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Banks

UPDATE 3-Citi cuts assets by selling student loan business

* Citi to take $500 mln Q3 charge

* Discover will buy student loan platform, $4.2 bln loans

* Sallie Mae buying $28 bln of assets in deal

* Citi holding on to about $8.7 bln of assets

* Deal and another transaction cut Citi assets by $37 bln (Adds background on student loan business and why Citigroup is shedding it, detail on share price)

By Dan Wilchins

NEW YORK, Sept 17 (Reuters) - Citigroup Inc C.N, looking to reduce assets outside its main businesses, is selling Student Loan Corp STU.N to Discover Financial Services in a complicated deal that will result in the bank taking a $500 million charge this quarter.

Discover DFS.N is paying $600 million for the business, which is 80 percent owned by Citigroup. The credit card company said it expects the deal to add to its profit immediately after closing.

Just before the transaction closes, Student Loan Corp will sell $28 billion of federally guaranteed loans to Sallie Mae SLM.N and $8.7 billion of private student loans to Citigroup.

Sallie Mae is the largest student loan provider in the U.S., with market capitalization of $5.4 billion.

The transaction, combined with another sale of loans to the U.S government, will cut Citigroup’s assets by about $37 billion, the company said in a statement on Friday. The deals should slightly boost some measures of the bank’s capital, a spokeswoman said.

Citigroup is exiting the student loan business because it does not fit in neatly with the rest of the bank’s retail business, a person familiar with the matter said.

Student loans are typically arranged through universities and not in bank branches, so lending to students does not necessarily result in lifelong customers that rely on Citigroup for products like credit cards, savings accounts, and mortgages.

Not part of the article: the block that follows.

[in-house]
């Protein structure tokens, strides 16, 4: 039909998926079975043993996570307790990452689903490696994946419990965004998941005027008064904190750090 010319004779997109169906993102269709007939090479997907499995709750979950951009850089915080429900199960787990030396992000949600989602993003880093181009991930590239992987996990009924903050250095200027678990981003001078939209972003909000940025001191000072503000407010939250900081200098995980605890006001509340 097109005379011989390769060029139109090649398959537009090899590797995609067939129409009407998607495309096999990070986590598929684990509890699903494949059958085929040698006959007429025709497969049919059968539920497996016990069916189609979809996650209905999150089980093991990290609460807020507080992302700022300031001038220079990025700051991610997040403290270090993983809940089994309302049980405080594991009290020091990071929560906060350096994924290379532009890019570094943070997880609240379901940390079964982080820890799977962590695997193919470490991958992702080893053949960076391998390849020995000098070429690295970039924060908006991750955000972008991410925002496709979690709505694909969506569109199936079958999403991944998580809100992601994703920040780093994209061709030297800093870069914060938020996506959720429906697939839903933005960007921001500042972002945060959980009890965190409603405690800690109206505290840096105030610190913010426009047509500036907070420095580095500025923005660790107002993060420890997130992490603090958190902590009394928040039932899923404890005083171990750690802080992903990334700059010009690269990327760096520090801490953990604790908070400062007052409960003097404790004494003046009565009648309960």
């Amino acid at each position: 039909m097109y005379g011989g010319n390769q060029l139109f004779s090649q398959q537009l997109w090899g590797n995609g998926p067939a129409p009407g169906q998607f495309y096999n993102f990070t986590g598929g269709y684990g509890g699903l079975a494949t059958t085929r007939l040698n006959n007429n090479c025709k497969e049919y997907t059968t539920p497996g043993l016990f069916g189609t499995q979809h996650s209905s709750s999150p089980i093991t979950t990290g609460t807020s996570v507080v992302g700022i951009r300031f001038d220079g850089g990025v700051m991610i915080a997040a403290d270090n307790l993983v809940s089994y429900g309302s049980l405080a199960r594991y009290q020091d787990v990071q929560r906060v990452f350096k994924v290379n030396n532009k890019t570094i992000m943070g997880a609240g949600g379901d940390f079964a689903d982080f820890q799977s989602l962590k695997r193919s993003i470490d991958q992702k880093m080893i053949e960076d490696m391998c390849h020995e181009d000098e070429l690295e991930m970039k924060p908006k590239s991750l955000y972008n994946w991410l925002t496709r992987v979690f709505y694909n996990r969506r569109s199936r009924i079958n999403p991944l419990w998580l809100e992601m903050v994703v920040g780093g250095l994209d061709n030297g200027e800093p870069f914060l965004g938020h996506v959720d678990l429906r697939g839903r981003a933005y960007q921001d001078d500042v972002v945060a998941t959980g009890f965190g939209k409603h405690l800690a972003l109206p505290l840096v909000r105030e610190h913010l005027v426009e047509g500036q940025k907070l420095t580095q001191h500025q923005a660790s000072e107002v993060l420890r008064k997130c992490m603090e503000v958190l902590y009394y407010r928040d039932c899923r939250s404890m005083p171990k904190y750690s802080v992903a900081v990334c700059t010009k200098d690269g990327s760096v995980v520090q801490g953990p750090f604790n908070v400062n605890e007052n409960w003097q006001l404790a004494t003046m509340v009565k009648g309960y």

The business also has changed in recent years, with the U.S. government increasingly lending directly to students instead of using banks as intermediaries.

The healthcare law signed in March included a little-noticed provision that cut lenders out of the federal loan business.

Democratic legislators have been pushing to move in that direction for years, which is part of why Citigroup in 2009 put this business on its list of operations to sell, the source said.

With the low-risk federal loan business drying up, Student Loan Corp would have to instead focus on private loans, which has traditionally been a much smaller portion of its business.

Student Loan Corp’s shares rose 41 percent to $29.87. A $600 million purchase price for the 20 million shares implies a share price of $30. The deal depends on the approval of Student Loan Corp’s shareholders.

Citigroup’s shares fell 0.5 percent to $3.95, while Discover’s fell 1.4 percent to $15.57.

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Breakingviews-Citi’s workout produces

more noticeable results [ID:nN17178177]

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CITI HOLDINGS LIGHTENS UP

Discover will end up with $4.2 billion of private student loan and related assets, which it is buying at a discount to their face value. Discover’s purchase price may change after the deal closes if the value of the loans changes. The transaction is expected to close by the end of 2010.

Student Loan Corp is also selling $4.7 billion of federally guaranteed loans to the U.S. Department of Education in a separate transaction.

Citigroup has put loans and operations that are outside its main businesses into a unit known as Citi Holdings, which as of the end of the second quarter had about $465 billion, compared with $827 billion at its peak in the first quarter of 2008.

In June, Citigroup said it was selling $3.2 billion of auto loans to Banco Santander, SAN.MC and that it was selling about $2 billion of Canadian credit card loans to Canadian Imperial Bank of Commerce. CM.TO

Citigroup advised itself on the transaction. Barclays Capital was the lead financial advisor for Discover. Moelis & Co advised a special committee of independent Student Loan Corp directors. Goldman Sachs advised Sallie Mae. (Reporting by Dan Wilchins; Editing by Lisa Von Ahn, Gary Hill and Carol Bishopric)

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